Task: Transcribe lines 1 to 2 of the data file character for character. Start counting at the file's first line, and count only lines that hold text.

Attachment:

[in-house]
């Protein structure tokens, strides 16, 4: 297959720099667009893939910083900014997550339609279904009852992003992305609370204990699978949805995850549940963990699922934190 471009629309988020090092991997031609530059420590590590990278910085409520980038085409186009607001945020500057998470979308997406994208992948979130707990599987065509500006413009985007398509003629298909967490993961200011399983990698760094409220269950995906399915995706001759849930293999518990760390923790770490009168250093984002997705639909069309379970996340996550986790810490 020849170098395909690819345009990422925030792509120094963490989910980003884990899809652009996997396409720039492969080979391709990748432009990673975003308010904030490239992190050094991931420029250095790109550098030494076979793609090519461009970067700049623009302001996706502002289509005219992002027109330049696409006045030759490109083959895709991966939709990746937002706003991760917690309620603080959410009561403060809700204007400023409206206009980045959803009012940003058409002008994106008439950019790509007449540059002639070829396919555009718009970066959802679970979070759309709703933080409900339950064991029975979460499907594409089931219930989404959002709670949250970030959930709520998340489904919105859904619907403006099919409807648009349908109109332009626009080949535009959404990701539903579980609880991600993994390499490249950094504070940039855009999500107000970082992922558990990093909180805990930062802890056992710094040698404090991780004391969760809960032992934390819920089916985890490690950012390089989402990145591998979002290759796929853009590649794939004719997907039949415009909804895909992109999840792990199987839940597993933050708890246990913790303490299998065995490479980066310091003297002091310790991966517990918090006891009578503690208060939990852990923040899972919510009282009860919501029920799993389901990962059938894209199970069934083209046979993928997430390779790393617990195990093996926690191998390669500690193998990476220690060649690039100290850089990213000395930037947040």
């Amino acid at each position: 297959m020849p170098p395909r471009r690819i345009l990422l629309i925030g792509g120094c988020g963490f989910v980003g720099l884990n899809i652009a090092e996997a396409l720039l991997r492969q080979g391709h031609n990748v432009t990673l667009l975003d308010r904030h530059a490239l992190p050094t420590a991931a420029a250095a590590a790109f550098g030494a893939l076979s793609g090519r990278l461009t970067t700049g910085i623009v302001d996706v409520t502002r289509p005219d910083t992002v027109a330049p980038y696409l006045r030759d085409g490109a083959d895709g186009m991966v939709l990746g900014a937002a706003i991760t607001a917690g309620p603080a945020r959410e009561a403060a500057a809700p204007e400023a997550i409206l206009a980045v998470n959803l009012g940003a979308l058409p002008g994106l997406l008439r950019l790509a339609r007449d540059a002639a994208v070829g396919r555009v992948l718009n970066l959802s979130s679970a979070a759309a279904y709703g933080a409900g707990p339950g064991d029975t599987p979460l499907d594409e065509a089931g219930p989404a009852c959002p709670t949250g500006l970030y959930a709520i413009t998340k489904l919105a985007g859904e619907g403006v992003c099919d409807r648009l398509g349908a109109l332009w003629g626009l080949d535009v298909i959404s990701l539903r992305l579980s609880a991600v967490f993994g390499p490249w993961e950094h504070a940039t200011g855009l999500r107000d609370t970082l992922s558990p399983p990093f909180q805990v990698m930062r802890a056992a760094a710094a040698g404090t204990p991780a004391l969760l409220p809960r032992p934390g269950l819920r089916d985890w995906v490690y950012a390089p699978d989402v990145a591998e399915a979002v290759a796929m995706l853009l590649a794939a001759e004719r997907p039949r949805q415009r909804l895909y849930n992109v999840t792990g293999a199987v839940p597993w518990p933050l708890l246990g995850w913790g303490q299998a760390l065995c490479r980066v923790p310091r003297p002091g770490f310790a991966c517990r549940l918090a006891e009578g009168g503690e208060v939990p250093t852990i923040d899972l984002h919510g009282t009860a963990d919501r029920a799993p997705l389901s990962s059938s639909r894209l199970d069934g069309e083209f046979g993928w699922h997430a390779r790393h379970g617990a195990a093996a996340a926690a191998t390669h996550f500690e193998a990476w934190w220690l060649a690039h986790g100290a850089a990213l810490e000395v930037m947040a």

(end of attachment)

[in-house]
């Protein structure tokens, strides 16, 4: 297959720099667009893939910083900014997550339609279904009852992003992305609370204990699978949805995850549940963990699922934190 471009629309988020090092991997031609530059420590590590990278910085409520980038085409186009607001945020500057998470979308997406994208992948979130707990599987065509500006413009985007398509003629298909967490993961200011399983990698760094409220269950995906399915995706001759849930293999518990760390923790770490009168250093984002997705639909069309379970996340996550986790810490 020849170098395909690819345009990422925030792509120094963490989910980003884990899809652009996997396409720039492969080979391709990748432009990673975003308010904030490239992190050094991931420029250095790109550098030494076979793609090519461009970067700049623009302001996706502002289509005219992002027109330049696409006045030759490109083959895709991966939709990746937002706003991760917690309620603080959410009561403060809700204007400023409206206009980045959803009012940003058409002008994106008439950019790509007449540059002639070829396919555009718009970066959802679970979070759309709703933080409900339950064991029975979460499907594409089931219930989404959002709670949250970030959930709520998340489904919105859904619907403006099919409807648009349908109109332009626009080949535009959404990701539903579980609880991600993994390499490249950094504070940039855009999500107000970082992922558990990093909180805990930062802890056992710094040698404090991780004391969760809960032992934390819920089916985890490690950012390089989402990145591998979002290759796929853009590649794939004719997907039949415009909804895909992109999840792990199987839940597993933050708890246990913790303490299998065995490479980066310091003297002091310790991966517990918090006891009578503690208060939990852990923040899972919510009282009860919501029920799993389901990962059938894209199970069934083209046979993928997430390779790393617990195990093996926690191998390669500690193998990476220690060649690039100290850089990213000395930037947040």